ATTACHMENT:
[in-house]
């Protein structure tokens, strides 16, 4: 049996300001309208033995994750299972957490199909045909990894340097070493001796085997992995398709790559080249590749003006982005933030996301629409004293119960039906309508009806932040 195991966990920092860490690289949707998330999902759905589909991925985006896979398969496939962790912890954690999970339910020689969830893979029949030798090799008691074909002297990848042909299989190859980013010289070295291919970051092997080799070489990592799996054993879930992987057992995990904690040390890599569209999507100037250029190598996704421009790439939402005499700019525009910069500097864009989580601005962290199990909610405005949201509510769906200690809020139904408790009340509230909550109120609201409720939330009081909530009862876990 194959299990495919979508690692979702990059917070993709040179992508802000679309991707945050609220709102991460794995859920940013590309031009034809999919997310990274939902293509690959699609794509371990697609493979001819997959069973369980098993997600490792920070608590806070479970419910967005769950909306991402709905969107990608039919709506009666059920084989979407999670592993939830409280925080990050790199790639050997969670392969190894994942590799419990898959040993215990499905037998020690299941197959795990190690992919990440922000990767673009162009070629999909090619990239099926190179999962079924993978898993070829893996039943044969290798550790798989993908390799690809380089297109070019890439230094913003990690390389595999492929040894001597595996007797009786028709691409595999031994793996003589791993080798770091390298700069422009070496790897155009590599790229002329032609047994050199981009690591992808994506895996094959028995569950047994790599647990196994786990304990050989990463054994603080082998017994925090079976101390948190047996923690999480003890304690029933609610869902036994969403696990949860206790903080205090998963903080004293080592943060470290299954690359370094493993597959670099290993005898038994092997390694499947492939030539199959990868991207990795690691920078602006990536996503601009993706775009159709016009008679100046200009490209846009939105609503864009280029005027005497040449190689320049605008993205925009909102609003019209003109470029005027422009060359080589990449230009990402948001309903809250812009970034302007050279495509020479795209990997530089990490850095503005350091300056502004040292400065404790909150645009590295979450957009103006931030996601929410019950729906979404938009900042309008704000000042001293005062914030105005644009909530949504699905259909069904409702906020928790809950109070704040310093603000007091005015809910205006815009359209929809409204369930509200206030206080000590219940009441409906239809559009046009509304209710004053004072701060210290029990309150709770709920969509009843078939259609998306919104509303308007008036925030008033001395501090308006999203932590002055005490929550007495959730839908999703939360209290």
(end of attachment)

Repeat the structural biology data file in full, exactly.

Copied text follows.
[in-house]
């Protein structure tokens, strides 16, 4: 049996300001309208033995994750299972957490199909045909990894340097070493001796085997992995398709790559080249590749003006982005933030996301629409004293119960039906309508009806932040 195991966990920092860490690289949707998330999902759905589909991925985006896979398969496939962790912890954690999970339910020689969830893979029949030798090799008691074909002297990848042909299989190859980013010289070295291919970051092997080799070489990592799996054993879930992987057992995990904690040390890599569209999507100037250029190598996704421009790439939402005499700019525009910069500097864009989580601005962290199990909610405005949201509510769906200690809020139904408790009340509230909550109120609201409720939330009081909530009862876990 194959299990495919979508690692979702990059917070993709040179992508802000679309991707945050609220709102991460794995859920940013590309031009034809999919997310990274939902293509690959699609794509371990697609493979001819997959069973369980098993997600490792920070608590806070479970419910967005769950909306991402709905969107990608039919709506009666059920084989979407999670592993939830409280925080990050790199790639050997969670392969190894994942590799419990898959040993215990499905037998020690299941197959795990190690992919990440922000990767673009162009070629999909090619990239099926190179999962079924993978898993070829893996039943044969290798550790798989993908390799690809380089297109070019890439230094913003990690390389595999492929040894001597595996007797009786028709691409595999031994793996003589791993080798770091390298700069422009070496790897155009590599790229002329032609047994050199981009690591992808994506895996094959028995569950047994790599647990196994786990304990050989990463054994603080082998017994925090079976101390948190047996923690999480003890304690029933609610869902036994969403696990949860206790903080205090998963903080004293080592943060470290299954690359370094493993597959670099290993005898038994092997390694499947492939030539199959990868991207990795690691920078602006990536996503601009993706775009159709016009008679100046200009490209846009939105609503864009280029005027005497040449190689320049605008993205925009909102609003019209003109470029005027422009060359080589990449230009990402948001309903809250812009970034302007050279495509020479795209990997530089990490850095503005350091300056502004040292400065404790909150645009590295979450957009103006931030996601929410019950729906979404938009900042309008704000000042001293005062914030105005644009909530949504699905259909069904409702906020928790809950109070704040310093603000007091005015809910205006815009359209929809409204369930509200206030206080000590219940009441409906239809559009046009509304209710004053004072701060210290029990309150709770709920969509009843078939259609998306919104509303308007008036925030008033001395501090308006999203932590002055005490929550007495959730839908999703939360209290």